Socrates (c. 470 B.C.–399 B.C.) was Plato’s teacher and appears as a main character in many of Plato’s dialogues, including Phaedrus. Though he left no writings of his own, he is considered the founder… read analysis of Socrates
Phaedrus is an Athenian student of rhetoric in his 20s, passionate about hearing speeches. At the beginning of the dialogue, he is mostly preoccupied with the superficial characteristics of speeches—especially Lysias’s speech on… read analysis of Phaedrus
Lysias is a celebrity speechwriter and speaker whom Phaedrus has just come from hearing at the beginning of Phaedrus. Phaedrus describes him as “the cleverest of present writers.” Though Lysias himself does… read analysis of Lysias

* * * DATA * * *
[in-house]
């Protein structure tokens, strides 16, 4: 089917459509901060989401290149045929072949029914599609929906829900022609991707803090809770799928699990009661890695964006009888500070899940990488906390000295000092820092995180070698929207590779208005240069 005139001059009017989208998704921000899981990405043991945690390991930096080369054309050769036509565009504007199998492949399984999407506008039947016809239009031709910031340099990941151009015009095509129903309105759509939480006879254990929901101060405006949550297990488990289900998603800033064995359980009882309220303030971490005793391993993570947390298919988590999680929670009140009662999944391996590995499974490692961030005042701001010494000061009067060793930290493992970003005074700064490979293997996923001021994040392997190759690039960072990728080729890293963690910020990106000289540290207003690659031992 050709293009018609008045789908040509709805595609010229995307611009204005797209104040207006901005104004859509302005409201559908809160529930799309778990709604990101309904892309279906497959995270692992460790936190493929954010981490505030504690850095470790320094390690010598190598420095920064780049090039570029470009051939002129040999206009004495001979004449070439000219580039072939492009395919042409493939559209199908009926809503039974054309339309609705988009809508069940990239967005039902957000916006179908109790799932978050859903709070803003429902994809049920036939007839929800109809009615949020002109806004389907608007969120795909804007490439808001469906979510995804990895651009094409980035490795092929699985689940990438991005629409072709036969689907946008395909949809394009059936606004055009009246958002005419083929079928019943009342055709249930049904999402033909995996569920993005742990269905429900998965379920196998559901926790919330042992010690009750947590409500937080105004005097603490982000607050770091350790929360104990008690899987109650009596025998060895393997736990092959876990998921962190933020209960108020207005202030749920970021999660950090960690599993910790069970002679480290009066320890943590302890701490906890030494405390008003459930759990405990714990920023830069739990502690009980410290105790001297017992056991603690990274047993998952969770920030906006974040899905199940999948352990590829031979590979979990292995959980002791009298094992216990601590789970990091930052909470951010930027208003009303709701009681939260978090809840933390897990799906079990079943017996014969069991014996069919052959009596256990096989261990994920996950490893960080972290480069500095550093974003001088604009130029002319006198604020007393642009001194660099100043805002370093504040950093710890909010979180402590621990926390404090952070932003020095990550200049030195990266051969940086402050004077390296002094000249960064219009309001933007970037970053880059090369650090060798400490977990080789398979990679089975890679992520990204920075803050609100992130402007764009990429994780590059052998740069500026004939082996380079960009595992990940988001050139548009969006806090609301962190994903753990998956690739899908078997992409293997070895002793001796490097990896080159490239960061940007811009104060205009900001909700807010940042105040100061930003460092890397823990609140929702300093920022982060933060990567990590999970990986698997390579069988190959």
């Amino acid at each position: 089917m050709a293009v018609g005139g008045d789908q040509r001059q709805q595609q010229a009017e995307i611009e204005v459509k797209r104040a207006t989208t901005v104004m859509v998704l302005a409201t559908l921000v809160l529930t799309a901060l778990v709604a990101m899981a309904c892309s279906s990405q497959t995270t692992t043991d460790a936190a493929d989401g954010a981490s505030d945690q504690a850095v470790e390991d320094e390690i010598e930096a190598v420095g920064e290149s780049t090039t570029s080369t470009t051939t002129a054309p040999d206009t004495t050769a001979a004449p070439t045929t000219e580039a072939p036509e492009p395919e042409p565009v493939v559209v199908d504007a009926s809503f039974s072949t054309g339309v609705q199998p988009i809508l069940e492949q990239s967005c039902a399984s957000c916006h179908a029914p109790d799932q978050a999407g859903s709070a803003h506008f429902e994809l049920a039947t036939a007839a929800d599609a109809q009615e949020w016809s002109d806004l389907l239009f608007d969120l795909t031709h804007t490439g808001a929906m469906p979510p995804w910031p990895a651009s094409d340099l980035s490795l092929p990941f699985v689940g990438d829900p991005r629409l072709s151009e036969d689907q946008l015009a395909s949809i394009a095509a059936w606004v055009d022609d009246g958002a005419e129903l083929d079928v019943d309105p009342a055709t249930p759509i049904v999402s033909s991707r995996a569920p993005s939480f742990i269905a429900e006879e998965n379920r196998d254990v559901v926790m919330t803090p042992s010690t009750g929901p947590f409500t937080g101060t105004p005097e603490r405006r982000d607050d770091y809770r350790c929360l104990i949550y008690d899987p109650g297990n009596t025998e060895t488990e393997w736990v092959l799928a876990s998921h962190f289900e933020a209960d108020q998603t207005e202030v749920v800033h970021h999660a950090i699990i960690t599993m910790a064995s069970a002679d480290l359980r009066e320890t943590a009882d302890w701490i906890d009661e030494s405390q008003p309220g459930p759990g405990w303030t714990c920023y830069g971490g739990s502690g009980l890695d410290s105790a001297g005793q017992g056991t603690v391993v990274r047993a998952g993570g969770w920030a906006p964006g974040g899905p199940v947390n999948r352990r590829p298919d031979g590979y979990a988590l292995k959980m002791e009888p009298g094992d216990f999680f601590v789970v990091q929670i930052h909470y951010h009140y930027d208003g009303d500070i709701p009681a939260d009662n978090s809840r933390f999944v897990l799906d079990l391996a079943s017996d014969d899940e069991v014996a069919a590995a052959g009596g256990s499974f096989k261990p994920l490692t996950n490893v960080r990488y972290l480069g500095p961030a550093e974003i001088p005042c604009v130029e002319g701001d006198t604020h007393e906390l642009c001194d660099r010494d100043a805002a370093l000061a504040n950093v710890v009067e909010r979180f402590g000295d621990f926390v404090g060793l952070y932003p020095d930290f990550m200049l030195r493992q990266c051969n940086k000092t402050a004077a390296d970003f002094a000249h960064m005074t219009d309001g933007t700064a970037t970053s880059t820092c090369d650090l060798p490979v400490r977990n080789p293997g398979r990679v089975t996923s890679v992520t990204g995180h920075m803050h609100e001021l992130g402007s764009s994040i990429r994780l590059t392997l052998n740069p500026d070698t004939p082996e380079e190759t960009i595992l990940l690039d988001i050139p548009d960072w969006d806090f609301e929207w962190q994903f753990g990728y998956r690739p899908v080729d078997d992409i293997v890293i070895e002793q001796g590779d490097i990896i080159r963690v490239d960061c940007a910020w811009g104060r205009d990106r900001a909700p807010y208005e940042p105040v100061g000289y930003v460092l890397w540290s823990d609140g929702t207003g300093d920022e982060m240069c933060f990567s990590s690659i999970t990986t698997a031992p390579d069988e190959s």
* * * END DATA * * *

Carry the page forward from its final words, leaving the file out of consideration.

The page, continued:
Theuth (or Thoth) is an Egyptian god who is said to have discovered letters and writing. Near the end of Phaedrus, Socrates tells a story about Theuth’s discovery, ultimately disproving his claim that letters are “an elixir of memory.”
Thamus is an Egyptian king who appears in Socrates’s story about the god Theuth’s discovery of letters. Socrates has Thamus argue with Theuth’s contention that letters (i.e writing) are a revolutionary memory aid.